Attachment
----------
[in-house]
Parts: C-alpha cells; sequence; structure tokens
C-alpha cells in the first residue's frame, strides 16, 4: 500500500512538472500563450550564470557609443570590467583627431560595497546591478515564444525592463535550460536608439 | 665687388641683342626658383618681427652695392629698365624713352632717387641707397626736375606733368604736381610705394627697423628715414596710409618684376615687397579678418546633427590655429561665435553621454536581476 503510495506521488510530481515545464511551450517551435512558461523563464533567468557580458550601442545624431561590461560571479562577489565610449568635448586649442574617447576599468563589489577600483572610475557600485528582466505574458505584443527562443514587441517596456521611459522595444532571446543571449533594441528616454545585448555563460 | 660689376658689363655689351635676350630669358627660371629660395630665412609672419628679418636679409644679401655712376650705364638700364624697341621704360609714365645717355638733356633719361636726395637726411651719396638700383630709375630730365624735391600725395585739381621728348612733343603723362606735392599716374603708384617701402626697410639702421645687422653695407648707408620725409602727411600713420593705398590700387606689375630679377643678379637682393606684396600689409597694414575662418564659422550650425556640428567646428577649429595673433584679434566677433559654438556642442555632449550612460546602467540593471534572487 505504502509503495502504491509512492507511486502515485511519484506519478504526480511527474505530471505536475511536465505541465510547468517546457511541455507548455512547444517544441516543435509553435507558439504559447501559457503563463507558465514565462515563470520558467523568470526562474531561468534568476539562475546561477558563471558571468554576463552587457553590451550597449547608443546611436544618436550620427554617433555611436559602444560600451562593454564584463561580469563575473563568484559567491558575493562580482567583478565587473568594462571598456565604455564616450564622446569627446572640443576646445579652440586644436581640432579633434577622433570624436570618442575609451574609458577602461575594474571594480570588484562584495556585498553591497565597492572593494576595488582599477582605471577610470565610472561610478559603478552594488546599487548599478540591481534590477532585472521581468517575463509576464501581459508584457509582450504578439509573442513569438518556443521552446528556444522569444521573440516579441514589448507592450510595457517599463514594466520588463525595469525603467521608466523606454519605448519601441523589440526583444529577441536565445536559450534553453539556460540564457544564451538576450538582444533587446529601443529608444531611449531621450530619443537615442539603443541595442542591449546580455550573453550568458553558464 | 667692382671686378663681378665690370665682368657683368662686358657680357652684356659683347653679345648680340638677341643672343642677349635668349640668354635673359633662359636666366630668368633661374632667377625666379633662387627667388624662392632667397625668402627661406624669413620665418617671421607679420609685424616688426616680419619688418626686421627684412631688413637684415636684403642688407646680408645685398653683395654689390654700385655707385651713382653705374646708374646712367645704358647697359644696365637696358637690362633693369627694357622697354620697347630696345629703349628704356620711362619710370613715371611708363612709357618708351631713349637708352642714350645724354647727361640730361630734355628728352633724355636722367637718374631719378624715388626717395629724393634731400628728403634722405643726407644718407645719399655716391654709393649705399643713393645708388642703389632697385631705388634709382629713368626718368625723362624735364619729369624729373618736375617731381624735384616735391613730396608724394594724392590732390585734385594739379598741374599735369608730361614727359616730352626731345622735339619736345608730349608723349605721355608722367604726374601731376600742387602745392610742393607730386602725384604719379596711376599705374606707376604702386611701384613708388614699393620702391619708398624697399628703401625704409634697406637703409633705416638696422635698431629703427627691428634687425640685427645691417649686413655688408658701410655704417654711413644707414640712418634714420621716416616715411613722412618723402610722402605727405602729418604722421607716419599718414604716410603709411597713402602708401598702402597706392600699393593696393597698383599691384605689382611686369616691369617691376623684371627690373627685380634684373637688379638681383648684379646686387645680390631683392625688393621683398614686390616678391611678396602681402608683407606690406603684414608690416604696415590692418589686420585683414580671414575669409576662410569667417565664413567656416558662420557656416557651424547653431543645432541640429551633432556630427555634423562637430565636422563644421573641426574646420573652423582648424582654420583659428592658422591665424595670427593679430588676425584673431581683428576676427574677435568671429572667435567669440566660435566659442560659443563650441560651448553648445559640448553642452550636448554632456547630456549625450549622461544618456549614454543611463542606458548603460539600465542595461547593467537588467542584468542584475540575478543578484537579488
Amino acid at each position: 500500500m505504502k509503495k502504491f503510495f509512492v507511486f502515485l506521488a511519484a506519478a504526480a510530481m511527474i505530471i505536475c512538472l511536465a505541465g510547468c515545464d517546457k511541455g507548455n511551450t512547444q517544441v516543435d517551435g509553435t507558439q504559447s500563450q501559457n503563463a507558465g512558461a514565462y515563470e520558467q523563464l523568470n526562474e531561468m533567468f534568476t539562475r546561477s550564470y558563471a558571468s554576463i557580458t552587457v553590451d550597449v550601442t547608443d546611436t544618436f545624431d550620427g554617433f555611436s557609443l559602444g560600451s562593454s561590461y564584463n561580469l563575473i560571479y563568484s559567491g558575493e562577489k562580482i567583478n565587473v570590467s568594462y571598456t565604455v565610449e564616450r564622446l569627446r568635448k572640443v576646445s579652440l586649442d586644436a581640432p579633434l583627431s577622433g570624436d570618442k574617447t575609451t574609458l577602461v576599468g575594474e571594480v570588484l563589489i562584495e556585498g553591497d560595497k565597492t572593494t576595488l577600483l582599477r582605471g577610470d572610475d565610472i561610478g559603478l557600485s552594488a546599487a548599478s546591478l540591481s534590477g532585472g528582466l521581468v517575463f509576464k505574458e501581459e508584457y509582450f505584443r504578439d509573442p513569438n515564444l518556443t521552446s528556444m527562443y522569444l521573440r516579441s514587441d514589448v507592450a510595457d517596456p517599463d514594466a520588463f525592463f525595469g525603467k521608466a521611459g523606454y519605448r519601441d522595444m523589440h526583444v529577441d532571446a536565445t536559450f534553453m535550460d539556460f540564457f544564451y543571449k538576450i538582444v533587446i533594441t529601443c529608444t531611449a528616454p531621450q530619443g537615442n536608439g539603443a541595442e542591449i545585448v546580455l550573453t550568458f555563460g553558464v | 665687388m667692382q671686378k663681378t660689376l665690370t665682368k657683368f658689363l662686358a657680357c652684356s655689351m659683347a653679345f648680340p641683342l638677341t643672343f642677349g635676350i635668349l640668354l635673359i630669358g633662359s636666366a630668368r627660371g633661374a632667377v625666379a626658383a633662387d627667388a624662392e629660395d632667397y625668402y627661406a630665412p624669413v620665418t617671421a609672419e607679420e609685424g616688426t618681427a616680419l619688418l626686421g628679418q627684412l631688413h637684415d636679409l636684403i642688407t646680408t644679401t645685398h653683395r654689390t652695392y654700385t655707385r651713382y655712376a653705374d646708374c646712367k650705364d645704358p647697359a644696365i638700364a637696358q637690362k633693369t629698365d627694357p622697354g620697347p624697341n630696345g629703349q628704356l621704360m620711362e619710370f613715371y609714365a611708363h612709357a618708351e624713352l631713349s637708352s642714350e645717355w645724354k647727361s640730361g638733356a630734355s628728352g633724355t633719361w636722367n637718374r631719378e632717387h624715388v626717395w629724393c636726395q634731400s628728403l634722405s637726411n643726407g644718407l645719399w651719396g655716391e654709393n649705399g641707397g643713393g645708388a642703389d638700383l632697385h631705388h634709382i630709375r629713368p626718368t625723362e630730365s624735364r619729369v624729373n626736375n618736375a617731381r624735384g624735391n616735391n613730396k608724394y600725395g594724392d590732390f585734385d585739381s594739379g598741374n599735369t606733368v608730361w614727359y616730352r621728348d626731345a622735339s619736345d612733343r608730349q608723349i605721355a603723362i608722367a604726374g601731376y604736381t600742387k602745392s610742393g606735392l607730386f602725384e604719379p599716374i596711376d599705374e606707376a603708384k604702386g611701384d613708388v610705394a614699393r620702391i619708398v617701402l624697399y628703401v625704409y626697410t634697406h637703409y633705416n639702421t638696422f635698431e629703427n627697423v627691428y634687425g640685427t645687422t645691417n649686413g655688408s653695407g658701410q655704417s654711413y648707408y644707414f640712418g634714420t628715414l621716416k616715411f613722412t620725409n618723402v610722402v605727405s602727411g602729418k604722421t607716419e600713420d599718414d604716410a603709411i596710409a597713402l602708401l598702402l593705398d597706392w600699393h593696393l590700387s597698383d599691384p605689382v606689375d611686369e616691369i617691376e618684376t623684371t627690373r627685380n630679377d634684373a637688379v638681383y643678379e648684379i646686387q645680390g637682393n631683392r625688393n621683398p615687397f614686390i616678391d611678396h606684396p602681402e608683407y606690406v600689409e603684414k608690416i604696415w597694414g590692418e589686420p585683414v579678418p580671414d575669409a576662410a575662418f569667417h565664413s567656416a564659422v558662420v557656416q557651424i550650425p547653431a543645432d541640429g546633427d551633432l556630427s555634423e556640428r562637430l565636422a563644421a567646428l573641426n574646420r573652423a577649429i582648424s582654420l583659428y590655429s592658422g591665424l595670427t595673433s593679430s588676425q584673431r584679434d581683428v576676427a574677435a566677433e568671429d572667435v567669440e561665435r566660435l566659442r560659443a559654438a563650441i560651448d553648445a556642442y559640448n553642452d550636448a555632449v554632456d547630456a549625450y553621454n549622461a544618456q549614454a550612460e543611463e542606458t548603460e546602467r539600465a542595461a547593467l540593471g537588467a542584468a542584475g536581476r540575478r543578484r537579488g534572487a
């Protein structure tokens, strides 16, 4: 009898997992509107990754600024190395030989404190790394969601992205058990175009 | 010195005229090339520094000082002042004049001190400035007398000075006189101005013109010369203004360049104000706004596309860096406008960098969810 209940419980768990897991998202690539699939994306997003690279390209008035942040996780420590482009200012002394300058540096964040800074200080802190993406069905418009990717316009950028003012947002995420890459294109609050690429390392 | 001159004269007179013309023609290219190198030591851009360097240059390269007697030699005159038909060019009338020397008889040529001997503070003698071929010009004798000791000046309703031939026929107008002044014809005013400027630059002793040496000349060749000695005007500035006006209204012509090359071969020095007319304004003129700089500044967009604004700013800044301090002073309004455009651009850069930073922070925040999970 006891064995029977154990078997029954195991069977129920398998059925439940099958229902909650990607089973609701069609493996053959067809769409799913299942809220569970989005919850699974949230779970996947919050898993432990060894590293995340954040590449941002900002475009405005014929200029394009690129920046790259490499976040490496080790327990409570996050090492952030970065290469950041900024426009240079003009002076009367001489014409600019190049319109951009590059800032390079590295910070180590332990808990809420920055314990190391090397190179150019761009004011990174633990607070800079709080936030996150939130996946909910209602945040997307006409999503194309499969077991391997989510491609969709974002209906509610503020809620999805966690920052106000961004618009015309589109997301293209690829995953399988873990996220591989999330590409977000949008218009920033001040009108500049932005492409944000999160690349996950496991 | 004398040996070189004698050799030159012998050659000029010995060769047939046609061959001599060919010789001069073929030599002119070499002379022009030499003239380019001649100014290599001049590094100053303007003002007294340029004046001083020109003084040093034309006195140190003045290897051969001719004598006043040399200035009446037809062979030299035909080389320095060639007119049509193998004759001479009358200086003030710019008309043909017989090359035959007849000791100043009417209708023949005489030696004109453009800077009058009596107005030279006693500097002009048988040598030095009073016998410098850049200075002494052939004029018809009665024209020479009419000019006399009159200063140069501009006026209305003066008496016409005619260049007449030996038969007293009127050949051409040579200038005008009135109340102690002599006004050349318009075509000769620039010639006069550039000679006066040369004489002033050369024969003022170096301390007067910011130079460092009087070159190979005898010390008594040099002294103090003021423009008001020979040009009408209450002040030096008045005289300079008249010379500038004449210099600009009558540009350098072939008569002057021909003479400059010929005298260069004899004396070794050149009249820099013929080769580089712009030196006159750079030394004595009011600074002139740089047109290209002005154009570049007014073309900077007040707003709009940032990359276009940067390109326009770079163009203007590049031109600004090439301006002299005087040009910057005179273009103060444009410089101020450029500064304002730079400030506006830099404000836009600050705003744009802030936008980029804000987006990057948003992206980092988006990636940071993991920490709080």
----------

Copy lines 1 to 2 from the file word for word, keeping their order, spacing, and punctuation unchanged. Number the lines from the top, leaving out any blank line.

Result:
[in-house]
Parts: C-alpha cells; sequence; structure tokens